Parodying a Trade Mark

Parody is not a statutory defense to trademark infringement. However, mere reproduction of a trade mark in creative content may not amount to infringement if the mark isn’t used as a ‘badge of origin.’

Trade Marks and Search Engine Optimization (SEO)

Using another’s trade mark as a keyword in Australia is allowed after a High Court decision. However, infringement may occur if the use of the trade mark in search results amounts to its use as a trade mark.

Business Names, Company Names, and Domain Names

Separate registration systems exist for these names, and registration doesn’t automatically prevent others from using the name. Registering a valuable name, brand, or sign as a trade mark is advisable.

Man filing a trademark application

Who can file trademark application in Australia?

Applying for a Trade Mark

To apply for a trade mark, you need to:

  1. Live in Australia or New Zealand, or have an agent who does.
  2. Intend to use the trade mark for your goods and/or services.

Who Can Apply for a Trade Mark

The applicant can be an individual, a company, an incorporated club or association, an incorporated entity, or any combination of these. Trusts, business names, trading styles, unincorporated associations, clubs, partnerships, or societies can’t apply since they don’t have a legal personality.

Collective Trade Marks

Unincorporated associations can own collective trade marks.

Joint Applicants

The full name of each joint applicant, whether individual or company, is required. They shouldn’t be captured as one single applicant.

Individual Applicants

The full name of the individual is required. A family name and a given name are enough, but a family name with only an initial is not.


Australian partnerships usually can’t be listed as trade mark owners. Each partner needs to be listed as a joint owner instead.

Incorporated Associations

Associations may be incorporated under state laws or registered under Commonwealth legislation.


The full company name is required, along with its Australian Company Number (ACN) or Australian Business Number (ABN).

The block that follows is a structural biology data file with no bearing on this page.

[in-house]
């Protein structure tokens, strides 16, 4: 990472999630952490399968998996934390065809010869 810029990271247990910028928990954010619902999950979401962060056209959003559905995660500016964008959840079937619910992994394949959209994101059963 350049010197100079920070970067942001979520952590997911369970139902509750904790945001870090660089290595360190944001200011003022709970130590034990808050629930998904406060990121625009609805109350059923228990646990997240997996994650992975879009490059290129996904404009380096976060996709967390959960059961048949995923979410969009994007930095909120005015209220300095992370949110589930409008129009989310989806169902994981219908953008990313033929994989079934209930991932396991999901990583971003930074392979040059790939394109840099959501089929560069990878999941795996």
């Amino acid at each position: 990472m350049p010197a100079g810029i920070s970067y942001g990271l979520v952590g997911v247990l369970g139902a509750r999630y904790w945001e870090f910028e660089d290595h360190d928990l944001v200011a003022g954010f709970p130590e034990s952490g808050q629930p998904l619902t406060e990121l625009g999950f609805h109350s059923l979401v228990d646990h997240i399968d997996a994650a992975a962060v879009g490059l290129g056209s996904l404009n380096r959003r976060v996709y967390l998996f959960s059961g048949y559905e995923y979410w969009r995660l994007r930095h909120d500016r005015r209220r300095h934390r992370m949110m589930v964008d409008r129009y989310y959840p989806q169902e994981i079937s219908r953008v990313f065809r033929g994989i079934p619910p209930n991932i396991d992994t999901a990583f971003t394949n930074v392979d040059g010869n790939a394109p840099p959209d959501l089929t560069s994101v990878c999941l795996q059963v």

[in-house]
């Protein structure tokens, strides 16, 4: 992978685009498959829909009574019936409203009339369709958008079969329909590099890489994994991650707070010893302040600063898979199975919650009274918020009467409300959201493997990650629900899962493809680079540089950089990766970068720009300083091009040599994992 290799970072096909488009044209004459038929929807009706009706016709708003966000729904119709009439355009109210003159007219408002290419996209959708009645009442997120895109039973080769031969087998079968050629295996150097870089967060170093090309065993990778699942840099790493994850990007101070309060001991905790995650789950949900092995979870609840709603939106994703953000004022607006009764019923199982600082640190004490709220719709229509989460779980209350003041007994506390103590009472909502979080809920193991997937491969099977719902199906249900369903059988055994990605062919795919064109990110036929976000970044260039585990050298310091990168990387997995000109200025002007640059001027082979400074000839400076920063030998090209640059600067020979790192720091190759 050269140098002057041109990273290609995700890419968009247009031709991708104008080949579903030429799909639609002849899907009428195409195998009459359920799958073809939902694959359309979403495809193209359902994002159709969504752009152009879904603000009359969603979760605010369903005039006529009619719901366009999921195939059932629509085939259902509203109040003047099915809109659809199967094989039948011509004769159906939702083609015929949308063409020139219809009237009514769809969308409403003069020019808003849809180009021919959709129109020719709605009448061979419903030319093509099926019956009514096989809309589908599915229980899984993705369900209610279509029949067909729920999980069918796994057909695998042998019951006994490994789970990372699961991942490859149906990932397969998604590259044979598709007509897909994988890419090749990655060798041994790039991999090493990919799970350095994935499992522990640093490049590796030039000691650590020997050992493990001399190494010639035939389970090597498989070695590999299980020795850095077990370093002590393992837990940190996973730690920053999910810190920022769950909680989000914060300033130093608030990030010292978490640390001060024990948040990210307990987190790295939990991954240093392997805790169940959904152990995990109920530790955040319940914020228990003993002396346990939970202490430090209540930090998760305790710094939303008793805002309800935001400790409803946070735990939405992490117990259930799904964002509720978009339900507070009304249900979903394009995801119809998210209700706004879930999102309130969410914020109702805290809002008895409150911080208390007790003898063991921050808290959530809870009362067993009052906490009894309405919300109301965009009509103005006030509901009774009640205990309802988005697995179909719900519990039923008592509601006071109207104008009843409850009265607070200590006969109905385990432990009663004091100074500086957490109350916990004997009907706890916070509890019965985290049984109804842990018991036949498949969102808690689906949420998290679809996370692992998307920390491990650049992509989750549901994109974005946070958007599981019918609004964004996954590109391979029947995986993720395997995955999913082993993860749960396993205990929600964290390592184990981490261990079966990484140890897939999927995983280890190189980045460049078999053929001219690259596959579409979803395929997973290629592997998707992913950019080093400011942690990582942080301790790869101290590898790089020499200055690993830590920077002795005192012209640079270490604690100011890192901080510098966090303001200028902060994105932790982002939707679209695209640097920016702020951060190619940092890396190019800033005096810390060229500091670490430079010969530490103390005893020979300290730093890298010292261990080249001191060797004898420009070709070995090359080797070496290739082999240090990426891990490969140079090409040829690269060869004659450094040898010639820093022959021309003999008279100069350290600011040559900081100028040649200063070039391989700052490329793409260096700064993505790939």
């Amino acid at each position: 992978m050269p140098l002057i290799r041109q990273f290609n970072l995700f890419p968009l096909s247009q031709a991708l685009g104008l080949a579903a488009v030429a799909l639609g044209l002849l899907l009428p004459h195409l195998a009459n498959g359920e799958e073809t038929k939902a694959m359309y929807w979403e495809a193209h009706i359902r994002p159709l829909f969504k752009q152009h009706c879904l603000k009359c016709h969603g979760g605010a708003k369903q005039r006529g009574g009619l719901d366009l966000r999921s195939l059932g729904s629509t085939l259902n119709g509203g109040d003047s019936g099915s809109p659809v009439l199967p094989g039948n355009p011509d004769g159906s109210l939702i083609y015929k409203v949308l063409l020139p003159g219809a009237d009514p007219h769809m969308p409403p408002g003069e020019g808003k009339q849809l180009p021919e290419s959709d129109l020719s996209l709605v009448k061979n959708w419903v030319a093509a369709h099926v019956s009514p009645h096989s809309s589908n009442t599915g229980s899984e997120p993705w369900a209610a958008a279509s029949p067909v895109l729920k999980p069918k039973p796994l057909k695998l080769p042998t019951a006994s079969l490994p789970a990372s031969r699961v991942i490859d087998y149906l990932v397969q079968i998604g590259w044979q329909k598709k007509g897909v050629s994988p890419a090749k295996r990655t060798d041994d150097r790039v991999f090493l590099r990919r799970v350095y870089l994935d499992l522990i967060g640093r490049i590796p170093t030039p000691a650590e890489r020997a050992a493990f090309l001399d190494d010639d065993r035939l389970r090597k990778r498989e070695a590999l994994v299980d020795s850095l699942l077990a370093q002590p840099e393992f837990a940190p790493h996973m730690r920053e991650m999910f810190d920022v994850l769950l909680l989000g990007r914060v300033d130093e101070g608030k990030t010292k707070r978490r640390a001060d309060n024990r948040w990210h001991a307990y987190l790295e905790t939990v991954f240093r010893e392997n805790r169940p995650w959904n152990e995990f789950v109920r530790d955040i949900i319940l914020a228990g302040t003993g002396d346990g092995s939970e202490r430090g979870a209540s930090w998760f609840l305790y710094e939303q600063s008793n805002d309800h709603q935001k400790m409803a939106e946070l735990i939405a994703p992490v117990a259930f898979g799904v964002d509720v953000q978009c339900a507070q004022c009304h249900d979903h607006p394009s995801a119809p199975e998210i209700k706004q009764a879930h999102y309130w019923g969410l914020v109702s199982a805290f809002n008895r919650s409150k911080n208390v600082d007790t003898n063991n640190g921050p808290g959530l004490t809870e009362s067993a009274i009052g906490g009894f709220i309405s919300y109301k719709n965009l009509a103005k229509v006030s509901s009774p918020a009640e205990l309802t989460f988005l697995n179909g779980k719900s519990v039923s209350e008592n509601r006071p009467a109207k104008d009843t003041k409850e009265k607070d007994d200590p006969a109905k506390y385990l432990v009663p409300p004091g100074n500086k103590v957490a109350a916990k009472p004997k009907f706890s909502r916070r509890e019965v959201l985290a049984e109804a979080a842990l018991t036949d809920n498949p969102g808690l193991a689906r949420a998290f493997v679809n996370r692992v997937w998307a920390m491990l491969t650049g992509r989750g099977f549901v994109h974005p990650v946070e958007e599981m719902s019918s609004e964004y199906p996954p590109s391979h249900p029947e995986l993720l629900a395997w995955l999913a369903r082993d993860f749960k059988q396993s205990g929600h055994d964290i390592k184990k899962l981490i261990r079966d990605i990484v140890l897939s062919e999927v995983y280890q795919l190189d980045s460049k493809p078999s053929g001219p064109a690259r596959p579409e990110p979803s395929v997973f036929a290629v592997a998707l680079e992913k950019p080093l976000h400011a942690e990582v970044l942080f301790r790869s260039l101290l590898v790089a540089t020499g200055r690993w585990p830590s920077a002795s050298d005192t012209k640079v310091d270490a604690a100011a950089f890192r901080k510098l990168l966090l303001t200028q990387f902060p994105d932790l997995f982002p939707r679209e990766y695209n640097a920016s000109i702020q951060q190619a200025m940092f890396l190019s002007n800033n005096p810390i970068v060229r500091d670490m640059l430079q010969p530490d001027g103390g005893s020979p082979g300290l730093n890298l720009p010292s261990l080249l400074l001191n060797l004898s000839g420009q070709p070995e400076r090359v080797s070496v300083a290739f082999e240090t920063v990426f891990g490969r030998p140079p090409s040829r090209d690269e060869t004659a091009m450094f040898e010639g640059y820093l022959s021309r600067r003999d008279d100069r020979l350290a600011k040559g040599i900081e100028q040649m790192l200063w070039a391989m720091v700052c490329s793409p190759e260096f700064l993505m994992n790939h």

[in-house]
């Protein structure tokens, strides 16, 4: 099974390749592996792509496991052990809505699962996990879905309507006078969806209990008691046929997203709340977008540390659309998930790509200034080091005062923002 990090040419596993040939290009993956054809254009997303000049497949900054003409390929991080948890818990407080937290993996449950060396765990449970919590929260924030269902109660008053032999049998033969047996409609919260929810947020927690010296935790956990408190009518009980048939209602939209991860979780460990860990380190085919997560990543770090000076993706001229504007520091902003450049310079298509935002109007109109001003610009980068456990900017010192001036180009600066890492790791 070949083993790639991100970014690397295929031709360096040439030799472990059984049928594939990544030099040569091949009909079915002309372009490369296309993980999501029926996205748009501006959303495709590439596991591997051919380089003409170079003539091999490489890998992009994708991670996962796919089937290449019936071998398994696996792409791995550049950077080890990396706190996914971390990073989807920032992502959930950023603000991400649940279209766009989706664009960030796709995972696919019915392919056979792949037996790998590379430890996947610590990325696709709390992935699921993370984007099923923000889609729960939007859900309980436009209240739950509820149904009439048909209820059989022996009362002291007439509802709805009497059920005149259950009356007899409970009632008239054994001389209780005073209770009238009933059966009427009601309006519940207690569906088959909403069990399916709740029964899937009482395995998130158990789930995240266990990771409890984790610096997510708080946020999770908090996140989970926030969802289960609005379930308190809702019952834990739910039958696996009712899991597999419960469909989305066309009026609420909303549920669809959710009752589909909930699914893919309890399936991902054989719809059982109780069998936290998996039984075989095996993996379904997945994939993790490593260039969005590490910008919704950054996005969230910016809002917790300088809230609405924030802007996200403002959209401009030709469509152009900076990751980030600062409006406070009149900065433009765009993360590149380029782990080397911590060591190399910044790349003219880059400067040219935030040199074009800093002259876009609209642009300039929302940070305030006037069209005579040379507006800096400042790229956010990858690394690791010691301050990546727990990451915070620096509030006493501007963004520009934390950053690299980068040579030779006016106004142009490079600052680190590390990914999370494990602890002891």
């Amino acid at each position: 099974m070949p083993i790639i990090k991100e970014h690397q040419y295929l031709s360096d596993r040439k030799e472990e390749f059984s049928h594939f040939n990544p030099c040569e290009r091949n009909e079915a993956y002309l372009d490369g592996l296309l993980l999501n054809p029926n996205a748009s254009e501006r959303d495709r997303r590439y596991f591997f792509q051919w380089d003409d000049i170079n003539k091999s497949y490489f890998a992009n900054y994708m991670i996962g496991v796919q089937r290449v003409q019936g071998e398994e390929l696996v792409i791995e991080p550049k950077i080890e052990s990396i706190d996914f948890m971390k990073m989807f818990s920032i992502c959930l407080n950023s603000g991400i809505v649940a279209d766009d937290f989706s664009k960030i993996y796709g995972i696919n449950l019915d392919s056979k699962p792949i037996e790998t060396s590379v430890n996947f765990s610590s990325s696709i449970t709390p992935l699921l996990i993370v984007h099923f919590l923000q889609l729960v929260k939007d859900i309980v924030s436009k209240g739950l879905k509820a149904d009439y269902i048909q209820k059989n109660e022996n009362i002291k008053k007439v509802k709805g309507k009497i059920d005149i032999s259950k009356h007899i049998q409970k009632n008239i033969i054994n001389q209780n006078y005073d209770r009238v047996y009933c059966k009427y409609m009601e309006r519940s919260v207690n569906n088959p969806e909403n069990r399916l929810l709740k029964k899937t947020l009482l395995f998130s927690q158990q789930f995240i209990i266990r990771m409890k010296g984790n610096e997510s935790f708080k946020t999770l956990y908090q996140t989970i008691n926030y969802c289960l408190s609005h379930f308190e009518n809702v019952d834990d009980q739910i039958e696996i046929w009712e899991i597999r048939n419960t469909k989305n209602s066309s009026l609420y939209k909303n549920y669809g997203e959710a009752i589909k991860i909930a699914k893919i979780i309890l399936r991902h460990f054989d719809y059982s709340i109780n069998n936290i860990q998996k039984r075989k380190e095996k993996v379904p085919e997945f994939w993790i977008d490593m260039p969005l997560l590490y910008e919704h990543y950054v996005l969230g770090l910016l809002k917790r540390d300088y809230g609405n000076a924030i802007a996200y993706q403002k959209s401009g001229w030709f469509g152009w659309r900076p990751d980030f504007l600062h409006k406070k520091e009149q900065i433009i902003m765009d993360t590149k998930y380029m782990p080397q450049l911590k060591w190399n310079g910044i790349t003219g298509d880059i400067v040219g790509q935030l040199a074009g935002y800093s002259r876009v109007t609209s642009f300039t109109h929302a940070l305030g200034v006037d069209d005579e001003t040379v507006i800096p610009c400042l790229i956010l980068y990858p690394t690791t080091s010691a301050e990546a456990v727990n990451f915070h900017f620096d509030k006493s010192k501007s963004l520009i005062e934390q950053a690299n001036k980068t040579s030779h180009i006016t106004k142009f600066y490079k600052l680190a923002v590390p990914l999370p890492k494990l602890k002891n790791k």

Government Departments

The traditional form of a government department’s name is “The Crown in Right of the Commonwealth/State of X (followed by the department name or c/- the department name).”

Quasi-Governmental Instrumentalities

These bodies can apply for trade marks. Reference should be made to the authority under which the instrumentality functions.

Strata Corporations, Strata Companies, Owners Corporations, and Body Corporate and Community Title Schemes

These entities can apply for trade marks. If unsure, consult your team leader.

Cheapest way to trademark a name

What is the cheapest way to trademark a name?

The No-Cost Trademark

Believe it or not, you can get a trademark for free. Just pick a brand name, launch a product or service, and you’ve got legal rights to that name.

No need to register with the government. The trademark is automatic. But remember, unregistered trademarks have weaker legal protection. Defending them in court can be tough. Registering your trademark gives stronger protection.

Registering also helps you avoid legal battles. If your trademark is too similar to another, the registration office will reject it. That’s one less headache for you.

For startups, the cheapest and fastest way to register a trademark is online, through the United States Patent and Trademark Office (USPTO) website. It usually costs around $225 per class of goods or services. But be patient—the process takes months.

Before registering, search for existing trademarks. Make sure your mark is available. And consult a trademark attorney for guidance. They’ll help you navigate the process smoothly.

Do I need a lawyer to file a trademark in Australia?

Do It Yourself or Hire a Trademark Expert?

You can apply for a trademark without a lawyer or attorney. But should you? It’s worth considering expert advice for a smoother registration process.

Why Experts Matter

Intellectual property lawyers specialize in trademarks. They know the ins and outs of the field. If you’re thinking about registering a trademark, it’s a good idea to work with one.

DIY vs. Trademark Attorney

Registering a trademark yourself might save you money, but it can be complicated. Mistakes or changes could cost time and money later on. A trademark expert helps you avoid these issues and makes the process hassle-free.

We recommend hiring a trademarks attorney or an experienced IP solicitor.

Risks of DIY Trademark Applications